I’ve recently been captivated by a CNBC series called The Profit, a reality show where Marcus Lemonis turns around failing small businesses. He starts by assessing the operation, making a partnership offer, taking absolute control of the turnaround, and executing the plan. For me, it’s a fascinating show to watch, not just as it relates to business, but as it relates to human behavior and psychology. I want to write about several lessons I have learned from watching over 20 episodes.

Profit Point 1: If your business is failing, get someone involved who is smarter than you to help you.

This is priority Numero Uno. After watching over twenty episodes, the profile of the owners share some characteristics. They are stressed out, unable to see the forest for the trees, trapped in a survival mindset, and pretty opinionated. When Marcus begins to assess the mess, the owners look at him like he has just slapped them. “Why are you selling jewelry in a hair salon?” “Why do you not have a system for inventory?” “Why don’t you know your margins?” “Why haven’t you let that person go?”

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Eight years ago, Juan Pena and I, our families, and a small team of people banded together to start a church and non-profit work in an urban neighborhood in Denver. Juan and I have become a tag team as we’ve worked together on urban education, poverty alleviation, and community development. We’ve become great friends and have seen each other in the best of times and worst of times.

Our wives would tell you that sometimes our biggest challenge is unplugging from the work. Our staff team has discovered that there’s an “on-call” nature to the work coupled with an endless amount of work to be done. Without creating intentional spaces for rest and relaxation, one can develop unhealthy patterns pretty quickly. One of the ways, we both relax or “chilax” as my sons call it, is through sports.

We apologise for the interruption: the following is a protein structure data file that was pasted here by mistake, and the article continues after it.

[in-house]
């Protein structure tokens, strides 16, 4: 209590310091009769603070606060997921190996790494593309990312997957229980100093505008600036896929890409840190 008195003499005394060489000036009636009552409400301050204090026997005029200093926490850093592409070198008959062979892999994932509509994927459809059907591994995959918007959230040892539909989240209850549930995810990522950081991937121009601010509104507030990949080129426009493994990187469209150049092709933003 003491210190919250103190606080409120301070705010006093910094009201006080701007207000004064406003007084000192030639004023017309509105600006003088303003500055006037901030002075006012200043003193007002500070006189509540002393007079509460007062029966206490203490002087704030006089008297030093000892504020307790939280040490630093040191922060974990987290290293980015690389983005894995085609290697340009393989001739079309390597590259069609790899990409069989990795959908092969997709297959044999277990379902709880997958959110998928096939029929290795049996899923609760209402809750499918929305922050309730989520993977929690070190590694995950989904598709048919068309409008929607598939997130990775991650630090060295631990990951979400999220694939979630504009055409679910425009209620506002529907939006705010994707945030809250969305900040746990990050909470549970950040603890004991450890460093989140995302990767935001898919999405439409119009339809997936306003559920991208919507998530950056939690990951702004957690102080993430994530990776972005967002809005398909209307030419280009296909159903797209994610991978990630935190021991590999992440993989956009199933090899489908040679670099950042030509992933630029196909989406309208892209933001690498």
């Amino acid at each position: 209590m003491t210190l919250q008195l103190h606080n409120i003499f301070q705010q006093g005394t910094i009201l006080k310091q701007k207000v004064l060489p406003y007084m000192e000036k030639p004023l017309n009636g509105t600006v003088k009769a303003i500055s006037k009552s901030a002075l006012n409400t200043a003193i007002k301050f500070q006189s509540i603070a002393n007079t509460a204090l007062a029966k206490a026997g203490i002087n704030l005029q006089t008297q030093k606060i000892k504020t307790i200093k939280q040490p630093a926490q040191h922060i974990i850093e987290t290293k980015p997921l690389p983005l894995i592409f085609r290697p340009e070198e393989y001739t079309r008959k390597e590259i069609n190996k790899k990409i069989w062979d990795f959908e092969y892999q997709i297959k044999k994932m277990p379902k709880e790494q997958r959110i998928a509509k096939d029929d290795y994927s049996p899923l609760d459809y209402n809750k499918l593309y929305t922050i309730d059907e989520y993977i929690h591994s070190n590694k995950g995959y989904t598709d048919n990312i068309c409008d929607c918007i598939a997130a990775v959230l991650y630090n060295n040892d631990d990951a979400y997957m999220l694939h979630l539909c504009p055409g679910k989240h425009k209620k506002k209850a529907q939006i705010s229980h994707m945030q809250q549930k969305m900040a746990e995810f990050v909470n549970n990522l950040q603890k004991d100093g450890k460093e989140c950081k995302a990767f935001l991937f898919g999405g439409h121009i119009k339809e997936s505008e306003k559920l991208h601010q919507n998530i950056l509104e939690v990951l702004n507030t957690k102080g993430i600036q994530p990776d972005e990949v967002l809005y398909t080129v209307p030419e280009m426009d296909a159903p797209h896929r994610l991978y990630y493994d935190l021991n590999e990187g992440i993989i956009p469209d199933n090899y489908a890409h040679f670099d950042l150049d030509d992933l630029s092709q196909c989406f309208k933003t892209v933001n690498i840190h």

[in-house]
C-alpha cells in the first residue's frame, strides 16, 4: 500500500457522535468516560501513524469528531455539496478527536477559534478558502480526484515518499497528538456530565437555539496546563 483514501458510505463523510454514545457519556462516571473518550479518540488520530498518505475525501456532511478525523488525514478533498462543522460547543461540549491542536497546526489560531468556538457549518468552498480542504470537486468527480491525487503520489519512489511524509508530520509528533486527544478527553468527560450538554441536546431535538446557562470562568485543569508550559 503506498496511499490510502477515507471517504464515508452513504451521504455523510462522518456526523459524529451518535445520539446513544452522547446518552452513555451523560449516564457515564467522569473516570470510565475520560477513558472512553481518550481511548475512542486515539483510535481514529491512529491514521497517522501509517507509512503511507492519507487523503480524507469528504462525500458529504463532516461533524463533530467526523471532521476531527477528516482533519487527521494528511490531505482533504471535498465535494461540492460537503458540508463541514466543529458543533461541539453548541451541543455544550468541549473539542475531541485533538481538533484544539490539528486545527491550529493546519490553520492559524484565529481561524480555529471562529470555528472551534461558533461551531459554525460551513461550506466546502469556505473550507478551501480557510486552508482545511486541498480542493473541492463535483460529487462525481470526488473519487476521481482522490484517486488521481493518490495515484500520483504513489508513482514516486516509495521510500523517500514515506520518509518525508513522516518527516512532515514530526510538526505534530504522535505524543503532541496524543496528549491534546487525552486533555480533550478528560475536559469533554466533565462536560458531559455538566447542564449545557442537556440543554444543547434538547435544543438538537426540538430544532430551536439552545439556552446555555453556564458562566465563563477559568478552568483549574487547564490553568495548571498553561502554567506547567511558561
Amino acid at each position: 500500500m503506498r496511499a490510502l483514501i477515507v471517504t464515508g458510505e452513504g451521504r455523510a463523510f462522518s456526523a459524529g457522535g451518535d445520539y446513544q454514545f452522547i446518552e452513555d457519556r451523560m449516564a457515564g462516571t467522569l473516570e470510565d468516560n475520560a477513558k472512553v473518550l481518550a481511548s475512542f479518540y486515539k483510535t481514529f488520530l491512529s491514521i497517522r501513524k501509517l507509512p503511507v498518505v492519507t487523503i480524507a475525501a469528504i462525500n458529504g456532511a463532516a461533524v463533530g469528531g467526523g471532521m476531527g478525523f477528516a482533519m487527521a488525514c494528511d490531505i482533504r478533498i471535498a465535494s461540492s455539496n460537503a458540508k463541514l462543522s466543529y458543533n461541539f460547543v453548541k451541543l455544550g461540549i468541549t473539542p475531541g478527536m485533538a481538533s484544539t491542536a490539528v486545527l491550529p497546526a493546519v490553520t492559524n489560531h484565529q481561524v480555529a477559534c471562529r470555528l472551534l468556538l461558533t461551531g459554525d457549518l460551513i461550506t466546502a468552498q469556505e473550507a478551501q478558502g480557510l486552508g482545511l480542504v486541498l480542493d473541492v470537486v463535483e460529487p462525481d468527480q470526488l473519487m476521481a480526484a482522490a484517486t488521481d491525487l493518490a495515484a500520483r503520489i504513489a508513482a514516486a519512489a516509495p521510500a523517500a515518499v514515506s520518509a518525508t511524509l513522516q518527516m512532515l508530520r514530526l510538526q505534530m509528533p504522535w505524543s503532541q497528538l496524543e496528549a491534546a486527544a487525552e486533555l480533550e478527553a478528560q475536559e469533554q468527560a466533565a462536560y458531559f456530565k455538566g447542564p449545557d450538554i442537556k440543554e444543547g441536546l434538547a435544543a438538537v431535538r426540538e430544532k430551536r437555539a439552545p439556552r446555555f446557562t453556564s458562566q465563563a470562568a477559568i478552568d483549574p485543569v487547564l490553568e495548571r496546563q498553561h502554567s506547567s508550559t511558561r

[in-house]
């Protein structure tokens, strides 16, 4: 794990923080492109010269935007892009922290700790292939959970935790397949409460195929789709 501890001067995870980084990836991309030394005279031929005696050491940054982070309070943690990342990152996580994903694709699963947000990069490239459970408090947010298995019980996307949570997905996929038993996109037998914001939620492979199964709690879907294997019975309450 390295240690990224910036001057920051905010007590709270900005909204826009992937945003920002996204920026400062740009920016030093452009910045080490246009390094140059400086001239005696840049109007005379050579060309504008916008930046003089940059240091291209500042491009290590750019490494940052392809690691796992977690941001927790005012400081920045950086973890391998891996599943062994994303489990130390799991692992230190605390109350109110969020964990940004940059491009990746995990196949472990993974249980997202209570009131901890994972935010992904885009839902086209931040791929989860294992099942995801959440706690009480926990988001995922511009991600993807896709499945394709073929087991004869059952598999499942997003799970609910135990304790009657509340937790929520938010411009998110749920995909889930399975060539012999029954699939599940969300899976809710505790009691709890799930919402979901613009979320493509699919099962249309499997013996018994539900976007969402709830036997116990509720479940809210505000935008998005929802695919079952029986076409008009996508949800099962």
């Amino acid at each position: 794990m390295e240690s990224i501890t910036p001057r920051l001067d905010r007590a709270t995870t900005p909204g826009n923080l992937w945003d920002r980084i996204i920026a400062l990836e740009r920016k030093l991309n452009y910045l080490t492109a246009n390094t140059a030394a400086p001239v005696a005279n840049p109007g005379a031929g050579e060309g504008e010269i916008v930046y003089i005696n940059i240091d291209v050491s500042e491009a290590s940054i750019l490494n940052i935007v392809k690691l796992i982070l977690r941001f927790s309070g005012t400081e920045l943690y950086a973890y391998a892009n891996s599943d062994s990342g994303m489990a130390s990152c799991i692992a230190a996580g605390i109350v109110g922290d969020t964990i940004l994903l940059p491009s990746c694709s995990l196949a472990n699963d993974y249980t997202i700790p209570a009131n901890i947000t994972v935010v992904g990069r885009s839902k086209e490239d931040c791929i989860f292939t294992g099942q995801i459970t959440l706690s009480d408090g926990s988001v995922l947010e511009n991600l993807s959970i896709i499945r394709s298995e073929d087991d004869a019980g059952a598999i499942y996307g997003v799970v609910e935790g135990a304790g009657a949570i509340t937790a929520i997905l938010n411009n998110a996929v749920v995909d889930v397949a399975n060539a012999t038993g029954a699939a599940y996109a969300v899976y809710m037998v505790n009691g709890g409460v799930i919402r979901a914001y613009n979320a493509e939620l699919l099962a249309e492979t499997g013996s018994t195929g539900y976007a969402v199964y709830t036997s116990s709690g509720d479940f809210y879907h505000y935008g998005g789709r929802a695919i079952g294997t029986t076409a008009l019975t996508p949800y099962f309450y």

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A Story About My Stop On the Road In My Journey to Love My Neighbor

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Seven years ago, I left my homogenous, suburban life to plant a church in the inner city of Denver where I’ve spent the last thirty years of my life. A mentor of mine in the early years of this journey, an African-American man named Ted Travis, told me, “Jason, the church has all but completely lost the idea of what it means to love your neighbor.” I didn’t understand what he meant that day, but seven years later, I believe I have a better understanding. We live in a separated and segregated world. Minority and majority cultures, by and large, do not understand or interact with one another in deep and meaningful ways. Because of my calling, I was thrust into an environment where I could no longer be passive in this area. Ted told me, “You can’t solve a problem you don’t understand, and you can’t understand from a distance.” This meant I needed to get up close, listen, try to understand, challenge my assumptions, assess any hidden inner racism from which many of us suffer as a result of living in a divided society, and just love. I needed to form deep and meaningful relationships with people across the racial and socio-economic divide. I needed to be a neighbor.

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My wife and I entered Cole Arts and Sciences Academy with little idea of what we were getting ourselves into.

We had just moved to the inner city and were looking for a school for our three school-age boys. A friend told us to check out Cole — a brand-new school with a new staff and a great leader. I had no idea of Cole’s troubled history as the only school in Colorado to have been closed down twice. I had no idea that 96 percent of the kids lived in poverty or that over 90 percent were below grade level in their reading.

No website, school report cards, or records of previous years record could be found. Cole was a brand new K-8 school.

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